Where am I & Who's in Charge?

Cute face... or... conspiring canid ?

We have a small window of opportunity when our new addition joins us. 

Firstly your new addition will investigate his new HQ, and then he wants to know what the rules are and who is running the show. Humans tend to leave a sometimes very looooooooonng settling-in period . However your dog is asking himself these questions from the outset... and since we are being so nice to him in an effort for him to 'love' us - his ultimate conclusion is that he is in his own kingdom where he gets to make decisions! Uhoh...

Education in manners and setting up the house rules & boundaries should start the moment your new addition arrives home. Dogs are very adaptable animals, and most people are amazed at just how young and how quickly they can learn. 

Making Our Best Friends Happy

Within our best friends we find comfort. We laugh at their antics, we enjoy them accompanying us for exercise, even recent studies have proved that it’s healthier living with a dog; they reduce our heart rate, our stress levels and generally make our lives a little better. After all, that bundle of joy will give us unconditional love us like no human can! 

Is the act of dog ownership entirely selfish? I have seen enough leather dog beds, diamante collars and homes littered with an assortment of coloured squeaky toys to be assured that dog owners want their dogs to be happy. One enigmatic enthusiastic owner told me her dog should be behaving better now it had a ‘proper’ matching collar and lead set.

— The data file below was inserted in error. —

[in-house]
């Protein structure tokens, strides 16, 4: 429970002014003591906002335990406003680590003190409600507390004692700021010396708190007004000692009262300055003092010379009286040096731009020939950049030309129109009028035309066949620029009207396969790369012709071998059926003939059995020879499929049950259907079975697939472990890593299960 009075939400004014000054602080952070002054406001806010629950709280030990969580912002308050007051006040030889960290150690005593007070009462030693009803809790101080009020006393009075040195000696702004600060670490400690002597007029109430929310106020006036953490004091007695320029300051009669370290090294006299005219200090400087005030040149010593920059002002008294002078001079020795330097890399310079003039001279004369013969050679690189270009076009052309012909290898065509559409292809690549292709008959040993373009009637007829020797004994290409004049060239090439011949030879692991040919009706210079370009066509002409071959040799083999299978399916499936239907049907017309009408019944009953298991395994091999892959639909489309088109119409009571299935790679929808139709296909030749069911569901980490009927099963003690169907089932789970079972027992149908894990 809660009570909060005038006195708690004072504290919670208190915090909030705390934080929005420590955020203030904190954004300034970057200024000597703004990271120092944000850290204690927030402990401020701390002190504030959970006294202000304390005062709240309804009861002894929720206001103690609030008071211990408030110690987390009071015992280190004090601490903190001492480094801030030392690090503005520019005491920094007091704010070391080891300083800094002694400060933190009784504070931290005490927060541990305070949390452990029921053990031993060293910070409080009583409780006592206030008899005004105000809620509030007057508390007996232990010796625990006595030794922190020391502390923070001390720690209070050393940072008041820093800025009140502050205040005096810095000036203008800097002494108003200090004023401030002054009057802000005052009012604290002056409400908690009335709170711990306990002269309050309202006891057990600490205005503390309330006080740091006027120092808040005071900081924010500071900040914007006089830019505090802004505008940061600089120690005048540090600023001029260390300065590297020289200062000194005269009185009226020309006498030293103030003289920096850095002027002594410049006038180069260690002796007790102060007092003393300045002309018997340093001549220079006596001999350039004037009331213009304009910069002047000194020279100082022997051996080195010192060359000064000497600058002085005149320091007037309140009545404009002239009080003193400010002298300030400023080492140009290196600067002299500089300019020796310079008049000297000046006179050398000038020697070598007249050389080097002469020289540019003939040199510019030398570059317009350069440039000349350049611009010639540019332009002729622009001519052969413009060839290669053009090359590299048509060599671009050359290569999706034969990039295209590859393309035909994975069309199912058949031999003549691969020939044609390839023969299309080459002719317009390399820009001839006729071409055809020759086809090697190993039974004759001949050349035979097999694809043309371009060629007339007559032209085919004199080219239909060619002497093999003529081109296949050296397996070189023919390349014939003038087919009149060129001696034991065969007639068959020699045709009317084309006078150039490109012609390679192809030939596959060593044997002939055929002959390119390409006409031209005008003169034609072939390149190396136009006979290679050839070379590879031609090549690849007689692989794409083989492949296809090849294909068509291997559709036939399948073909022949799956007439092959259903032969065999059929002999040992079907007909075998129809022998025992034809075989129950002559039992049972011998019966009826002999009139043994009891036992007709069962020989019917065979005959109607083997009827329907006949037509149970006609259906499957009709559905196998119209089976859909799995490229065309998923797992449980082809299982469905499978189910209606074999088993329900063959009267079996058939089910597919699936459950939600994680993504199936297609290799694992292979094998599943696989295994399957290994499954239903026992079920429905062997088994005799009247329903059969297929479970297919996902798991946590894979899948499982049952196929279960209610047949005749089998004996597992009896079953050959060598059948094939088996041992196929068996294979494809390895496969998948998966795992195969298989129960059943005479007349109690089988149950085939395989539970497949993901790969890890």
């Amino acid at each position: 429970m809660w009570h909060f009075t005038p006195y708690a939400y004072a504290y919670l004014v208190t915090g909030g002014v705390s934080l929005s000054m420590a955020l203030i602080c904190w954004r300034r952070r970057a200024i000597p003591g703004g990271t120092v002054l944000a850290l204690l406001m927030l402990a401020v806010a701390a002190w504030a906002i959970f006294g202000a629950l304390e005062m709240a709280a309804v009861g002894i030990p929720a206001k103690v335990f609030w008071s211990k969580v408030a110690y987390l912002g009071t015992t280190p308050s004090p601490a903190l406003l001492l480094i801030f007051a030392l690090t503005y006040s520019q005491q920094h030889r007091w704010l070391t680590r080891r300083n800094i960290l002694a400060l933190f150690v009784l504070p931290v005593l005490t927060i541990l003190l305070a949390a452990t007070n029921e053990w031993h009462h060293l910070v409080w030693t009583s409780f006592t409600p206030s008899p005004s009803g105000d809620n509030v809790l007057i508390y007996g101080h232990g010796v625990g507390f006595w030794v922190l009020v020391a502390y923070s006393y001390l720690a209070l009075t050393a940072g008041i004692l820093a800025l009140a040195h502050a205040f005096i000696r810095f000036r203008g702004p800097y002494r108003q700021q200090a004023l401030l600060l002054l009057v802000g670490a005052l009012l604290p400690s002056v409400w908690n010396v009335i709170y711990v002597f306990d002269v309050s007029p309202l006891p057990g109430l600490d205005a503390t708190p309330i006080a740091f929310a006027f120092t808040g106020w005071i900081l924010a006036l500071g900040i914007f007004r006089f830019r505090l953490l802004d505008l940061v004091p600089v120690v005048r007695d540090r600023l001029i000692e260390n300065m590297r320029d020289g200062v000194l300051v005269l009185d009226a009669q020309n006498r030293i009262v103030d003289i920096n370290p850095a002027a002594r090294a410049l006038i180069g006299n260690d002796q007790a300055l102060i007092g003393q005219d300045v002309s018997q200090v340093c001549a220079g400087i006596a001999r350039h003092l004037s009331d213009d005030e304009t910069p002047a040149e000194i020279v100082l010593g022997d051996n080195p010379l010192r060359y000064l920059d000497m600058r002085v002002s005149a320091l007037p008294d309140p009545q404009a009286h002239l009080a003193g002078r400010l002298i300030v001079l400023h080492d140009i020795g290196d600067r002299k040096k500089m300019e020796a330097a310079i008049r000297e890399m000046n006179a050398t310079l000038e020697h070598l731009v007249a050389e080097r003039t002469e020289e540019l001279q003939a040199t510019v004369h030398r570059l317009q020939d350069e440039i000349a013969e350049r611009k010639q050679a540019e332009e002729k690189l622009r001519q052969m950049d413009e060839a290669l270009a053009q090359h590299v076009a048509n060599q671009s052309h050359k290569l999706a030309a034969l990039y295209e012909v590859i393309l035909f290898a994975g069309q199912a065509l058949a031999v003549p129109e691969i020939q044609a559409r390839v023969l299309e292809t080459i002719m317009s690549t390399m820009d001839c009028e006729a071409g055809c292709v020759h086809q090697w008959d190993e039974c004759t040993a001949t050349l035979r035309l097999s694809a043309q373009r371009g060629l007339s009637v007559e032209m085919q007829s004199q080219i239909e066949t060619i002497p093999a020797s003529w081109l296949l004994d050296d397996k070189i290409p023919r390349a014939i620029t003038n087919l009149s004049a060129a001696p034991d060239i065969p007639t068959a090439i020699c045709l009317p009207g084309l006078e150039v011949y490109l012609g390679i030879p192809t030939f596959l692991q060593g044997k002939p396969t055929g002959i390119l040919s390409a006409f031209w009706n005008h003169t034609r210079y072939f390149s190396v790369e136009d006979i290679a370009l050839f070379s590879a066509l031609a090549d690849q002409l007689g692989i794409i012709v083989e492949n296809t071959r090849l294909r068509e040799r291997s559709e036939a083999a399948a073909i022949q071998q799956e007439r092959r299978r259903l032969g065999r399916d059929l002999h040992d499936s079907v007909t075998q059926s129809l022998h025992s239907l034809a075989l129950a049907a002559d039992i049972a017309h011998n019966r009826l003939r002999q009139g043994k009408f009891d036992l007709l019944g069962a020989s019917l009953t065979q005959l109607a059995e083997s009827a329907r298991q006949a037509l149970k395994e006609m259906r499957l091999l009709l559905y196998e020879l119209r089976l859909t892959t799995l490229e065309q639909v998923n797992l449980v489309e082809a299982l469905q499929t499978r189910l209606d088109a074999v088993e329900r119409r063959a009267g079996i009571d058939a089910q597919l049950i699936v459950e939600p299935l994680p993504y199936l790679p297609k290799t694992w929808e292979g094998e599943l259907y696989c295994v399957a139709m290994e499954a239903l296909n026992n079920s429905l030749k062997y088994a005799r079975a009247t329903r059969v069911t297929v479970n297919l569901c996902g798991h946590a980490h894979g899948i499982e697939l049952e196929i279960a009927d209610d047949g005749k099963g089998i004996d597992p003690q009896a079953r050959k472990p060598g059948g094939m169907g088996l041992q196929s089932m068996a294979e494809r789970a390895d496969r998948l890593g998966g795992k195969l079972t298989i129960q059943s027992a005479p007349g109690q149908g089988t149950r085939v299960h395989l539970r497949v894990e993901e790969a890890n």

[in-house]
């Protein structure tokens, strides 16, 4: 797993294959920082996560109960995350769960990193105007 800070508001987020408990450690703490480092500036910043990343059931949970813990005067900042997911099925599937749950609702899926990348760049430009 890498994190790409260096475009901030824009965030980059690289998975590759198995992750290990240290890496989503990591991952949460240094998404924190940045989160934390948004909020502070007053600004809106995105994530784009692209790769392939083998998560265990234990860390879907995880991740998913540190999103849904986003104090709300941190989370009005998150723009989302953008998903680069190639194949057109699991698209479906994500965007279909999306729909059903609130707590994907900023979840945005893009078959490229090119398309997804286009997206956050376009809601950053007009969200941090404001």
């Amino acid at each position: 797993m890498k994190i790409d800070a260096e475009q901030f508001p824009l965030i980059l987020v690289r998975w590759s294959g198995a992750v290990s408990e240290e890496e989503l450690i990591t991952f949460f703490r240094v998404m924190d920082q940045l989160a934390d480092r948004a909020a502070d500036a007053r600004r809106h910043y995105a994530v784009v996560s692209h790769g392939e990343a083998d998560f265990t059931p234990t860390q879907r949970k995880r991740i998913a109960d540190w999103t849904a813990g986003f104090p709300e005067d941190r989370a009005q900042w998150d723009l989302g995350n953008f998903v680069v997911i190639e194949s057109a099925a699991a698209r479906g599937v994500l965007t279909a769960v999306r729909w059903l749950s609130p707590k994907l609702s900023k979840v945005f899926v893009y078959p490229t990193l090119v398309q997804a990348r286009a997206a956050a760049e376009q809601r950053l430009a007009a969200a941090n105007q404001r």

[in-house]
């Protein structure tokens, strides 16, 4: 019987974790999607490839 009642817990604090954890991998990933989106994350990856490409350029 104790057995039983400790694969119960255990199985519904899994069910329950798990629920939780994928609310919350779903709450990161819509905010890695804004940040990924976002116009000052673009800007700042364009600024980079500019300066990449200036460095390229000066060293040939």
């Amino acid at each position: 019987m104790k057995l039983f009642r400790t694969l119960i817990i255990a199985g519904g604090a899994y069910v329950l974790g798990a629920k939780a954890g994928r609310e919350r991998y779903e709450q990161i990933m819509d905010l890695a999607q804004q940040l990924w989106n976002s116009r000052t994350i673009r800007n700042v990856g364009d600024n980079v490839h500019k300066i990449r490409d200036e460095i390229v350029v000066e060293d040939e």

Buying and owning things makes us happy, so naturally we assume we can make our animals happy this way too. Sadly I don't observe this to be true; dogs are much closer to nature than we are, only evolving from their wild counterparts circa 30,000 years ago.

What makes them happy can be difficult for us to comprehend, unless we start thinking Dog, instead of assuming they think like us. 

Let's look at Life from the Dog's Perspective

Private sessions are highly recommended, and are even popular for people who are waiting to get a puppy, we have pre-trained dogs for you to practice on, and learn from. If you are a beginner it is a good idea for you to learn as much as possible for your new pup's well-being.

My experiences have made me PASSIONATE about putting in hard work proactively to PREVENT problems

Kitsune & baby Cheyenne

 The 'Puppy License'   

A Puppy License allows a youngster to get away with otherwise rude behaviour (see below), like we would forgive a young child. This license normally expires around 16 weeks, meaning at this age the young dog should have a good understanding of how to behave like a good citizen (that's your job!)

Adult dogs consider it rude for other adults to stand over their back, or place uninvited paws on them


they tend to be tolerant of pups until they reach the age they should behave like a young adult (around 16 weeks, the equivalent of a 10 year old human)

Unlike most humans they are very in tune with body language because they don't rely on words, they are always watching ready to copy, imitate and be involved in what you or other dogs are doing.